Food For Thought
Calling All Tradespeople!
Training new recruits can be time consuming, which is why many companies have switched from using one-on-one training sessions entirely to mixing in large online or video training components. For instance, the Home Depot trains new cashiers with online simulations that include making change and processing credit cards. The efficiency of the online training has increased the learning speed, reducing training time by 30 percent from classroom norms, reported the Wall Street Journal.
But while online or video training works well in delivering straight facts to new hires, it is not a complete learning tool for employees, especially those that interact with customers. Personal mentoring is still a necessary part of the training experience.
The Home Depot has started hiring experienced tradespeople to help coach sales associates in different departments. Roger Anderson, Home Depot's director of learning for store associates, told the Wall Street Journal that selling requires product and customer knowledge, something online learning can't deliver as effectively as one-on-one interaction.
Depot officials say they can see E-learning increase from 30 to 50 percent in the future, but in areas like customer service, sales and leadership, mentoring will still be the preferred training method.
With Depot taking a beating recently over poor customer service, it seems the company is addressing the issue with increased sales associate training. Previously, most of Depot's training for the garden center was computer based. The company now realizes that face-to-face training works best for developing customer service, selling and leadership qualities in employees.
Don't Take Our Word For ItÉ
Proponents of organically grown food don't want to be told their food is organic; they want to learn about its credentials themselves. Dole Food began labeling its bananas in February with "farm code" stickers. The stickers direct consumers to www.do leorganic.com.
By typing a 3-digit code into the Web site, consumers can find out which plantation grew the banana as well as organic certification details, worker photos and satellite map images from Google Earth, reported BusinessWeek.
The United States' largest organic food cooperative, Organic Valley, offers a similar feature on its soy milk cartons and has done so since 2004. A consumer who enters an expiration date at www.organicvalley.coop/soy will see biographies of the farmers who grew the beans.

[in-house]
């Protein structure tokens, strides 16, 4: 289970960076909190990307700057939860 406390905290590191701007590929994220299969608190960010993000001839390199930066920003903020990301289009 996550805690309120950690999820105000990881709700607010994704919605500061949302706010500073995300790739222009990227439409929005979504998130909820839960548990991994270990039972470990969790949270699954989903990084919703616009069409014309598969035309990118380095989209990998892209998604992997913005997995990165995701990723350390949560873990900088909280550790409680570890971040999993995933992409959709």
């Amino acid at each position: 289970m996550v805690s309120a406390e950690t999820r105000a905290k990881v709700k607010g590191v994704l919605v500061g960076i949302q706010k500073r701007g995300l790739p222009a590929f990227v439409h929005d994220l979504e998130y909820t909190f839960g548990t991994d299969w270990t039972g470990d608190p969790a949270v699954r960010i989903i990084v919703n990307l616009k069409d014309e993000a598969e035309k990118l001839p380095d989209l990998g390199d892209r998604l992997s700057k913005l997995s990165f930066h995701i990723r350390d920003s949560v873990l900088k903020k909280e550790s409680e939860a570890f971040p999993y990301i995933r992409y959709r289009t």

Consumers' interest in eco-friendly and organic products continues to increase. While the green industry has some of the most eco-friendly products around, industry members do little to promote or capitalize on this fact.
Expansion Plans Slowing
In recent years, it may have seemed as though new big box locations were opening everywhere — and at a fast rate. Thanks to that fast expansion, some retailers are now nearly at the end of their possibilities in the U.S. market and investors are pushing such retailers to cut back on the number of new openings, repurchase shares and increase dividends, according to the Wall Street Journal.
Home Depot and Wal-Mart are both among the group of retailers implementing this strategy. The Wall Street Journal reported that Wal-Mart has said it will slightly slow its growth rate this year and redouble its efforts to buy back billions of stock dollars.
"Investors often favor share repurchases because the practice reduces a company's number of shares outstanding. So each remaining share could then get a larger chunk of the money distributed through dividends," stated the Wall Street Journal.
For many years, the growth of lawn and garden has been fueled by the large number of stores the big boxes have added and not by overall growth in the category. This has meant expansion and large overall increases for the small number of growers servicing those rapidly expanding big boxes. Some of the growers have borrowed heavily to finance this expansion based on these increases continuing for the next 5-10 years.
The message here is that almost all of the boxes are scaling back expansion growth and looking to other areas to provide shareholders with sales, profit and dividend returns they are demanding. Growers may have to look to new outlets and product to sustain growth and reduce debt.
Be On The Lookout — Rural Crimes Increasing